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Historic purveyor of the three J's


Verdant Works
Discovery Point
Mills Observatory
Dundee is Scotland's fourth city, after Edinburgh, Glasgow and Aberdeen. It's famous for the three J's: Jutes, Jam and Journalism.
Jute is a natural thread that's nearly as cheap and versatile as cotton. In the 1800s it was imported by the boatload from Asia, and processed in one of many gigantic mills. The last of these factories closed around 2001, but some managed to live on as apartments or offices. The names of successful jute businessmen are also remembered, in building and places names. For example the city's main concert venue, Caird Hall, is named after its rich, textile-trading benefactor.
One of the biggest jute mills was converted into a museum called the Verdant Works. It's generally agreed to be among the best industrial museums in Europe. It covers the entire history of jute production, from its discovery, to its 19th-century status as the employer of half of Dundee.
The second J is Jam. The city's association with the stuff supposedly comes from the time one of its residents had a surplus of Spanish Seville oranges - so she invented marmalade. Her name was Mrs Keiller and - whether she really was the first to invent the product or not - it started to sell like hot cakes. Jars of Keiller's marmalade can still be bought today.
The last of the three Js is Journalism. Plenty of famous authors and poets either lived or studied here, like Frankenstein's creator Mary Shelley. The city runs an annual book prize, with £10,000 going to the winner.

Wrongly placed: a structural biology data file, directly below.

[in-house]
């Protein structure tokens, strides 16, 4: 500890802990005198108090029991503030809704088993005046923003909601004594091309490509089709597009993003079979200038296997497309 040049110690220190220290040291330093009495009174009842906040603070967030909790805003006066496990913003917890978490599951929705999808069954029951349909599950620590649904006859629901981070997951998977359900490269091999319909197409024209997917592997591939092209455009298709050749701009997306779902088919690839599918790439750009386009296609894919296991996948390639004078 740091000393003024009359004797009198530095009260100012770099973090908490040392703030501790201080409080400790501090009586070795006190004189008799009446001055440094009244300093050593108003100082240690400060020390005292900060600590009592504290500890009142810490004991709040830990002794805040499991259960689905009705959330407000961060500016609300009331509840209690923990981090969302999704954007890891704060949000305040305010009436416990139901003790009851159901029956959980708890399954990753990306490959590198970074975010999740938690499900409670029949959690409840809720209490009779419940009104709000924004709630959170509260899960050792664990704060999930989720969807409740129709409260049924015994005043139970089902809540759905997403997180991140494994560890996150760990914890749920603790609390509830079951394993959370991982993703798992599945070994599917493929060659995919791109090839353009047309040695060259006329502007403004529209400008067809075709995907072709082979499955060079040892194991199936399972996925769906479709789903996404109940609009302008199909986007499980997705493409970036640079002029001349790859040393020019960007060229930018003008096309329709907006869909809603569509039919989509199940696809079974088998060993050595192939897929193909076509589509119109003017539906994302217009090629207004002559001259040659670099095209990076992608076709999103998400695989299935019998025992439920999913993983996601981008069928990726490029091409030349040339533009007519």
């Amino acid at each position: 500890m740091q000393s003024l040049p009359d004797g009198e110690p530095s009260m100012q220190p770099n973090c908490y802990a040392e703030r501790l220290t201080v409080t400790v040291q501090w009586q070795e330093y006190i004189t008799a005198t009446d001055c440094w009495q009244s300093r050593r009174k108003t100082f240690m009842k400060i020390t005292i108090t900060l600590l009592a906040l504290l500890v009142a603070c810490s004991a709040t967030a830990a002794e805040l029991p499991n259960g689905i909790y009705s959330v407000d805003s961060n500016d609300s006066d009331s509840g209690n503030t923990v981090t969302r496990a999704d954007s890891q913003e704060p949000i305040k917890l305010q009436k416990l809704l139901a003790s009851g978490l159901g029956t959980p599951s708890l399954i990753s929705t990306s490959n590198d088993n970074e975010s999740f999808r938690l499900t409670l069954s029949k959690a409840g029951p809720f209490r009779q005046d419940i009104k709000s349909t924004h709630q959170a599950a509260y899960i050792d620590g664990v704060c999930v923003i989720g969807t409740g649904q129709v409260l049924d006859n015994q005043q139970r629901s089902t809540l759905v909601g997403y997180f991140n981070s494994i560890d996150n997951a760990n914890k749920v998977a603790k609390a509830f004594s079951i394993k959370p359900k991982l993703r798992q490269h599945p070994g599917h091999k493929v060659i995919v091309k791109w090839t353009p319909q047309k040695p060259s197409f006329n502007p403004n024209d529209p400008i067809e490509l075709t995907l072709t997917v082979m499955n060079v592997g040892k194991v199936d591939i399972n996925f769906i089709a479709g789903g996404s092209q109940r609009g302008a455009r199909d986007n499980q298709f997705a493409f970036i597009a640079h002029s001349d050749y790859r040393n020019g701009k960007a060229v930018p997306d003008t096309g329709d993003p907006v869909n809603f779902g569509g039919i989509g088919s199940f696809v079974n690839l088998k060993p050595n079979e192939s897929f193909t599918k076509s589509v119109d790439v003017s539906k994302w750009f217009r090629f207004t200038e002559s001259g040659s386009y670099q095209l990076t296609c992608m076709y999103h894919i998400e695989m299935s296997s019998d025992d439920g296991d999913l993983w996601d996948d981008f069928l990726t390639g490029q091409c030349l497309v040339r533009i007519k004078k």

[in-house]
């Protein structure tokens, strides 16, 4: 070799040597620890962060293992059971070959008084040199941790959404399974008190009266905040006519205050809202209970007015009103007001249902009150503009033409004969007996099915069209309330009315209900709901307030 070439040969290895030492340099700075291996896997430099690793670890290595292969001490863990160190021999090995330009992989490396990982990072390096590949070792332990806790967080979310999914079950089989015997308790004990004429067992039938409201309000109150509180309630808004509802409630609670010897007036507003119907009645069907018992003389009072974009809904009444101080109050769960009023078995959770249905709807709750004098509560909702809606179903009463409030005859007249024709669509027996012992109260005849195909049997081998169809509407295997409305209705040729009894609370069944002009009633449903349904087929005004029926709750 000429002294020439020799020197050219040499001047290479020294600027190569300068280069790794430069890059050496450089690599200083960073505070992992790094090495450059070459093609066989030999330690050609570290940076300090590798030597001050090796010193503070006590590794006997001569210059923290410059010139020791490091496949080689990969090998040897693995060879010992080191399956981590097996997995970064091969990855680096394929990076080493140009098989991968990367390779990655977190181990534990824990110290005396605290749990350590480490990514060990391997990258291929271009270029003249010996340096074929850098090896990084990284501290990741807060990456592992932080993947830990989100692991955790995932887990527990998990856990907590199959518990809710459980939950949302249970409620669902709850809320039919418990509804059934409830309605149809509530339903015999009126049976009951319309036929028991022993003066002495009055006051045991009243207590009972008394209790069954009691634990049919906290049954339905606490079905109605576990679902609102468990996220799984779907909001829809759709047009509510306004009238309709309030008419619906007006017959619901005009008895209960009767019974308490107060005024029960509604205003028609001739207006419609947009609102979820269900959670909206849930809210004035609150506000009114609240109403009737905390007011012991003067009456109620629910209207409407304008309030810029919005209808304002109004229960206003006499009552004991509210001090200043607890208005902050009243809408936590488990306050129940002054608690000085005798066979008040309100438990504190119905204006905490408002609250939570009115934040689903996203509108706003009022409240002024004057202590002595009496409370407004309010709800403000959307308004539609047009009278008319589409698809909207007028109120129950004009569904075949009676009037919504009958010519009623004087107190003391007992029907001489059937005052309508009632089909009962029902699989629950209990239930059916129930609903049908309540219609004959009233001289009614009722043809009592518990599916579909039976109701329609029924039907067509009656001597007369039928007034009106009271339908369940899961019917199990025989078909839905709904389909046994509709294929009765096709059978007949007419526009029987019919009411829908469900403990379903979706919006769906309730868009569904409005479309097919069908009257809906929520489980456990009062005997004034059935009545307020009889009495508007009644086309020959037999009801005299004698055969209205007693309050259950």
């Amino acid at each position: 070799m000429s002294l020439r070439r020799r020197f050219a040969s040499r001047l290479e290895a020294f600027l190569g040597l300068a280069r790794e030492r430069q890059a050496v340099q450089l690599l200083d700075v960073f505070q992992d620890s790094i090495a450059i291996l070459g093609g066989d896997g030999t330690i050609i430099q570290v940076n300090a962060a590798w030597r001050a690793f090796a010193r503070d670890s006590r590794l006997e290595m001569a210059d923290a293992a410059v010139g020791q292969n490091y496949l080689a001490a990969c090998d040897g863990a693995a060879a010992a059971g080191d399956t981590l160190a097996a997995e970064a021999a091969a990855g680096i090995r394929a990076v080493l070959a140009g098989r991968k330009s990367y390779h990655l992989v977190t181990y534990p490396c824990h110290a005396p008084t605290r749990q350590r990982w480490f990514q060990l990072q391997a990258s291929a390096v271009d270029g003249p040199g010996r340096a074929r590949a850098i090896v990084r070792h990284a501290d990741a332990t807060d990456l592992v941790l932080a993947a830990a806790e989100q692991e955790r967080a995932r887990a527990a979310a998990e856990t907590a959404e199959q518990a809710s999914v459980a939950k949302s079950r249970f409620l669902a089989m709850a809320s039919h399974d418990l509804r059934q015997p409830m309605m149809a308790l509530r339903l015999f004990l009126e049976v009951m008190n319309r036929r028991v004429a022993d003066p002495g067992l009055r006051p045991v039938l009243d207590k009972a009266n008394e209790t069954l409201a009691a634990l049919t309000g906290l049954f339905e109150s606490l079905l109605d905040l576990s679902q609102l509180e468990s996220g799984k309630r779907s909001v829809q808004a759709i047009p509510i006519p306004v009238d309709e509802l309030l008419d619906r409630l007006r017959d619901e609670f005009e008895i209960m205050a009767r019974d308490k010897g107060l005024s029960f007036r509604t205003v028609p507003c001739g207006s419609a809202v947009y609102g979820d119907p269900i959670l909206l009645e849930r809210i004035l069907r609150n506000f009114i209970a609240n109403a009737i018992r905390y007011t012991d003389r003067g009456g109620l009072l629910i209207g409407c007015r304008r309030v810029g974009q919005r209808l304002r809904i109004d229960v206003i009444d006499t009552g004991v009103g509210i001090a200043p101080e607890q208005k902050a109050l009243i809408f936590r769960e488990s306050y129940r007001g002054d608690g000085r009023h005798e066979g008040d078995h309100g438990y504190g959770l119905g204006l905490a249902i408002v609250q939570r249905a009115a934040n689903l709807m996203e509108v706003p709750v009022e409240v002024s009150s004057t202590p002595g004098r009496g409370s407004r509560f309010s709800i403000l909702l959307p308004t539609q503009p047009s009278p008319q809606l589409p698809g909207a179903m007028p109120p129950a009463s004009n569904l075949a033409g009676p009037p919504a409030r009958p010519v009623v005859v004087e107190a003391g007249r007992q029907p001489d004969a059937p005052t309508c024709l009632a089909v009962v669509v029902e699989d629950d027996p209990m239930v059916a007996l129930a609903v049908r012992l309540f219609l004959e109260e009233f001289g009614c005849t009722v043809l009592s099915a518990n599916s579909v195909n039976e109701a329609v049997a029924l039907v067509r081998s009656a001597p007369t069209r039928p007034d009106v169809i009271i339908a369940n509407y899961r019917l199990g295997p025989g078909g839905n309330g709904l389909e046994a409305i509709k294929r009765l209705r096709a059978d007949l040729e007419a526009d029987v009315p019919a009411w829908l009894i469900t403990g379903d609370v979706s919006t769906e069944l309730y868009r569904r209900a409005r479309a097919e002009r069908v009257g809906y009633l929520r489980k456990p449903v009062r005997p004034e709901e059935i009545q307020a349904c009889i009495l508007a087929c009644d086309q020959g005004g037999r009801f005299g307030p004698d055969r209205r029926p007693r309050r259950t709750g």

The main publisher is DC Thomson, which is responsible for newspapers, magazines and, most famously, the Dandy and Beano comics, which have been appearing regularly since before World War II. Their characters are immortalised here in Dundee city centre, with statues of both Desperate Dan and Minnie the Minx.
Dundee's past success in the jute industry was largely down to the facilities it could offer as a harbour. The best-known ship to have sailed its waters is the RRS Discovery, a vessel that completed a successful voyage to Antarctica in the early 20th century. It's now berthed permanently inside the purpose-built "Discovery Point" visitor attraction, which tells all the stories of the ship's many adventures.
Over the next couple of decades, the waterfront will change beyond recognition. This is thanks to a £300 million redevelopment project, which will see shops, homes and businesses installed in their hundreds.
Another landmark is the Mills Observatory. It's the only one in Britain that's open to the public full-time. Its unusual dome is - uniquely - made from papier-mâché. The building itself is a sandstone structure from the 1930s, but its main telescope is an even older Victorian instrument. In the winter you can see stars, and in the summer you can see sun spots. The attached shop sells stones and fossils that are millions of years old.

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